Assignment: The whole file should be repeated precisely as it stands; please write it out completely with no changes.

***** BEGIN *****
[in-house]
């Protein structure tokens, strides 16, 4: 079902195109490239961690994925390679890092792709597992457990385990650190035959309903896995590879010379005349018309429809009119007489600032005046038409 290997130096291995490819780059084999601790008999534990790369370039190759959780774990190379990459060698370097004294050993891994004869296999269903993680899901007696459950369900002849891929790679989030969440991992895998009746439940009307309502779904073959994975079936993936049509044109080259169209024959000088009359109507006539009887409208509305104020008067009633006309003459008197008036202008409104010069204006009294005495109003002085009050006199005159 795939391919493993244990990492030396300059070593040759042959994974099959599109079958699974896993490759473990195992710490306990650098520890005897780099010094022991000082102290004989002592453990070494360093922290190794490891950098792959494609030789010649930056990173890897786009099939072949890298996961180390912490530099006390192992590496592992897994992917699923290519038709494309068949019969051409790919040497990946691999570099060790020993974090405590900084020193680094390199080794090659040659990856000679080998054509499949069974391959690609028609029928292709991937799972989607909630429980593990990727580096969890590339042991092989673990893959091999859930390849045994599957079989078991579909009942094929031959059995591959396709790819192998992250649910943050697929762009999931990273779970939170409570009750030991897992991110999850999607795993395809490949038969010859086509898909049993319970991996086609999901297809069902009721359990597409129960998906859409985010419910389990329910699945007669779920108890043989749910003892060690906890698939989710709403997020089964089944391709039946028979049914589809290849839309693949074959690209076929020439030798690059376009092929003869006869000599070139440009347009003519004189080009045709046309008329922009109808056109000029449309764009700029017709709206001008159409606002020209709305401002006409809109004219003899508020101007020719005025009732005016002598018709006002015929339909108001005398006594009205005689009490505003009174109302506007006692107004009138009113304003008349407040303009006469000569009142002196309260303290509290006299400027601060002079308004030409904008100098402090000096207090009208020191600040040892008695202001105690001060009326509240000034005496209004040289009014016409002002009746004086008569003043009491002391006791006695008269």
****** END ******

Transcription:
[in-house]
């Protein structure tokens, strides 16, 4: 079902195109490239961690994925390679890092792709597992457990385990650190035959309903896995590879010379005349018309429809009119007489600032005046038409 290997130096291995490819780059084999601790008999534990790369370039190759959780774990190379990459060698370097004294050993891994004869296999269903993680899901007696459950369900002849891929790679989030969440991992895998009746439940009307309502779904073959994975079936993936049509044109080259169209024959000088009359109507006539009887409208509305104020008067009633006309003459008197008036202008409104010069204006009294005495109003002085009050006199005159 795939391919493993244990990492030396300059070593040759042959994974099959599109079958699974896993490759473990195992710490306990650098520890005897780099010094022991000082102290004989002592453990070494360093922290190794490891950098792959494609030789010649930056990173890897786009099939072949890298996961180390912490530099006390192992590496592992897994992917699923290519038709494309068949019969051409790919040497990946691999570099060790020993974090405590900084020193680094390199080794090659040659990856000679080998054509499949069974391959690609028609029928292709991937799972989607909630429980593990990727580096969890590339042991092989673990893959091999859930390849045994599957079989078991579909009942094929031959059995591959396709790819192998992250649910943050697929762009999931990273779970939170409570009750030991897992991110999850999607795993395809490949038969010859086509898909049993319970991996086609999901297809069902009721359990597409129960998906859409985010419910389990329910699945007669779920108890043989749910003892060690906890698939989710709403997020089964089944391709039946028979049914589809290849839309693949074959690209076929020439030798690059376009092929003869006869000599070139440009347009003519004189080009045709046309008329922009109808056109000029449309764009700029017709709206001008159409606002020209709305401002006409809109004219003899508020101007020719005025009732005016002598018709006002015929339909108001005398006594009205005689009490505003009174109302506007006692107004009138009113304003008349407040303009006469000569009142002196309260303290509290006299400027601060002079308004030409904008100098402090000096207090009208020191600040040892008695202001105690001060009326509240000034005496209004040289009014016409002002009746004086008569003043009491002391006791006695008269």